UNESCO withdraws from restoration of Jagannath and Gopinath Temples at Hanumandhoka Durbar Square World Heritage Site


UNESCO regrets to withdraw from the restoration of Jagannath and Shree Krishna Mahavishnu (Gopinath) Temples damaged by the 2015 earthquake at Hanumandhoka Durbar Square World Heritage Site.

Christian Manhart, UNESCO Representative to Nepal expresses: “UNESCO is saddened to withdraw from the restoration project of these two important temples within the Kathmandu Valley World Heritage Site. This was part of the wider program for assisting the Nepalese government in carrying out the post-earthquake rehabilitation of its built heritage in accordance with international conservation standards”. 

The work was being implemented by UNESCO, in close partnership with Nepal’s Department of Archaeology, and funding from the Japanese Government and Nepal Investment Bank Limited. Damage assessment drawings, architectural documentation, structural analysis, archaeological research of foundations, and detailed retrofitting designs of the Temples were prepared by a team of local conservation experts, in close consultation with the Department of Archaeology, ward officials, local communities and priests. The retrofitting of these temples is of a complex technical nature, as only parts of the buildings are damaged. In the case of Gopinath temple, it will be necessary to support the entire structure during the repair of the ground floor walls.  UNESCO’s design intended to conserve the original structure and elements, as well as strengthen both buildings to make them resilient to future earthquakes.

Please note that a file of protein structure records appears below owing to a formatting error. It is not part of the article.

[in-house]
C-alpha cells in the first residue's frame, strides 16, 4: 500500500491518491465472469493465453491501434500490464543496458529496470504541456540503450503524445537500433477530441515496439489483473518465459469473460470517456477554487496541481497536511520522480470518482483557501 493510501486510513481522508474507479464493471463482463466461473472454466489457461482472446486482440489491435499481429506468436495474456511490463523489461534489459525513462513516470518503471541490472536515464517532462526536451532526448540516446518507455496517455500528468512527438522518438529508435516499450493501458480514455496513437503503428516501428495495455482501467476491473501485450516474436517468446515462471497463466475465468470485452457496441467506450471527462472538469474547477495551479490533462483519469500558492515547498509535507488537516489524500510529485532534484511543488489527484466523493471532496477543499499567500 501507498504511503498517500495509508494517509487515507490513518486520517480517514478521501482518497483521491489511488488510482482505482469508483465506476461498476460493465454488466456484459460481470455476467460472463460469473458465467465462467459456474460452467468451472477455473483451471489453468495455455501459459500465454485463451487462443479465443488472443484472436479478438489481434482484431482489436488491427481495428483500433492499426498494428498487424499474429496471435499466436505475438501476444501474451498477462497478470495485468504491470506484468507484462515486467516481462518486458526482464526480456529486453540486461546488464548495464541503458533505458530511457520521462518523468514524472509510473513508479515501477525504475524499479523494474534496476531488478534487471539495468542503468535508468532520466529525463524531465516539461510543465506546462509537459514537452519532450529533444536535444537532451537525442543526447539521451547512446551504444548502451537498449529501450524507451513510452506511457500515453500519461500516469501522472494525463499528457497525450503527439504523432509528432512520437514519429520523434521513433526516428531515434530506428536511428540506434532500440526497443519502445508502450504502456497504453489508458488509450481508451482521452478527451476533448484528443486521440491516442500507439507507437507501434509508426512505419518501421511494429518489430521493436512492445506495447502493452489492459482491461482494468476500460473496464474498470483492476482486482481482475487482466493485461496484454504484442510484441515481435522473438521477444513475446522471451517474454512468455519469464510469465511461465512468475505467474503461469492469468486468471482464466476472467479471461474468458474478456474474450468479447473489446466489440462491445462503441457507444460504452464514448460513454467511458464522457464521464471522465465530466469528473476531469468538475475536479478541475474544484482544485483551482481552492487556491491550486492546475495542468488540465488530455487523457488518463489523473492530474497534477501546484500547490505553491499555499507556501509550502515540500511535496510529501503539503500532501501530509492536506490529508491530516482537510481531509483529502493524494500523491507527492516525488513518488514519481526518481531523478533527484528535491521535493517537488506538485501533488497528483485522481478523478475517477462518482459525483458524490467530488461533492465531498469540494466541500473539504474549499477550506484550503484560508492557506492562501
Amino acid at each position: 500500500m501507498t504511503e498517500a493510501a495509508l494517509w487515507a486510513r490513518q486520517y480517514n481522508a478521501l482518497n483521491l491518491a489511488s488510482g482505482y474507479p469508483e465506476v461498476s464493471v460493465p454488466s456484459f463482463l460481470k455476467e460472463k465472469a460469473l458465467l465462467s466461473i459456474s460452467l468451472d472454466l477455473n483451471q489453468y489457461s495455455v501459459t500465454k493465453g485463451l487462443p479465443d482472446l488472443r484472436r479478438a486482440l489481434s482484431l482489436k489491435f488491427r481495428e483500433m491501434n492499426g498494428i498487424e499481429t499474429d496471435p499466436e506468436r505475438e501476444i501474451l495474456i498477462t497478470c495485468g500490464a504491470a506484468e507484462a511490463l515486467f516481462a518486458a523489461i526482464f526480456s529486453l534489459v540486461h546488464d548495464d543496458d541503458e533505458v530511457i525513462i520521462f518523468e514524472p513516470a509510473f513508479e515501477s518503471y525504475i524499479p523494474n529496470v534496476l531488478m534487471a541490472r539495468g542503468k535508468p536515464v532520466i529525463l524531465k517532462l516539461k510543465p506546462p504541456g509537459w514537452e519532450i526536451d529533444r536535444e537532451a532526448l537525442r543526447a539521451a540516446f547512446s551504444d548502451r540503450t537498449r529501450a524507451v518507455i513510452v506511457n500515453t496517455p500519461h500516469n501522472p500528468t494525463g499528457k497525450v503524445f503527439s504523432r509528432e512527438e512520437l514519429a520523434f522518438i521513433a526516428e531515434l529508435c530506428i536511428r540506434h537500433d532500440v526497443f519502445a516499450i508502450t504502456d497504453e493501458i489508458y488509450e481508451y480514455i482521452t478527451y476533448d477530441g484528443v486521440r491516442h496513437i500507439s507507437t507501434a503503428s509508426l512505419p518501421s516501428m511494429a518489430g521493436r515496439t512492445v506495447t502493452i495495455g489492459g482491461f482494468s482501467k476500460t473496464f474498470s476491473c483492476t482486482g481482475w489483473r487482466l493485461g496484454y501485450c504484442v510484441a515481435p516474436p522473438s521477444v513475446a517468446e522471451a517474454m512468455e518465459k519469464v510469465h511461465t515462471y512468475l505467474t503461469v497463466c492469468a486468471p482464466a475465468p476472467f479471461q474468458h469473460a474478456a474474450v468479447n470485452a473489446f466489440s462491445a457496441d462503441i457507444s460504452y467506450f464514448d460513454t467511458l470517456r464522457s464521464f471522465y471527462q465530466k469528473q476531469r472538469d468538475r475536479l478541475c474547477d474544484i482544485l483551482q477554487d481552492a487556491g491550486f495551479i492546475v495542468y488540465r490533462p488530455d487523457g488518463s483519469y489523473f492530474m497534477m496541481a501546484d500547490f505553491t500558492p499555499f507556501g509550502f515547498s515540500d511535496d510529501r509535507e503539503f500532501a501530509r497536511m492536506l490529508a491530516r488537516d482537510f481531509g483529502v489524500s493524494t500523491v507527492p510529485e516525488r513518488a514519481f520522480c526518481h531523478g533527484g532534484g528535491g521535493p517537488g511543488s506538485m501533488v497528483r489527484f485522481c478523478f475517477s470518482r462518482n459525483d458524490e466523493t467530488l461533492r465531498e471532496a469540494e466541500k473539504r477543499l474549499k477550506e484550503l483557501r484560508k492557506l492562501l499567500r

On 10 December 2018, restoration work commenced on-site. However, on 23 December, the work was placed on hold, due to pressure citing the wish of some locals for the temples to be restored through local funds alone and without international assistance. In response, UNESCO arranged a series of meetings with local community members, the Ministry of Culture Tourism and Civil Aviation, Nepal Reconstruction Authority, Department of Archaeology, and Member of Province 3 Parliament Rajesh Shakya, and continued work on 15 May 2019. 

However, threats were made by some locals a few days later to the restoration workers on-site. UNESCO therefore decided that the project had to be closed. All documentation for the restoration work has been handed over to the care of the Department of Archaeology for completion according to international standards required for World Heritage Sites. 

The World Heritage Committee taking place at that moment in Baku, Azerbaijan, expressed on 4 July 2019 concerns with the progress made in the rehabilitation of the Kathmandu Valley’s heritage. It decided however not to inscribe the Kathmandu Valley on the World Heritage in Danger List, and to give the government one more year to improve. UNESCO reiterates its readiness to support the restoration and safeguarding of Nepal’s cultural heritage sites.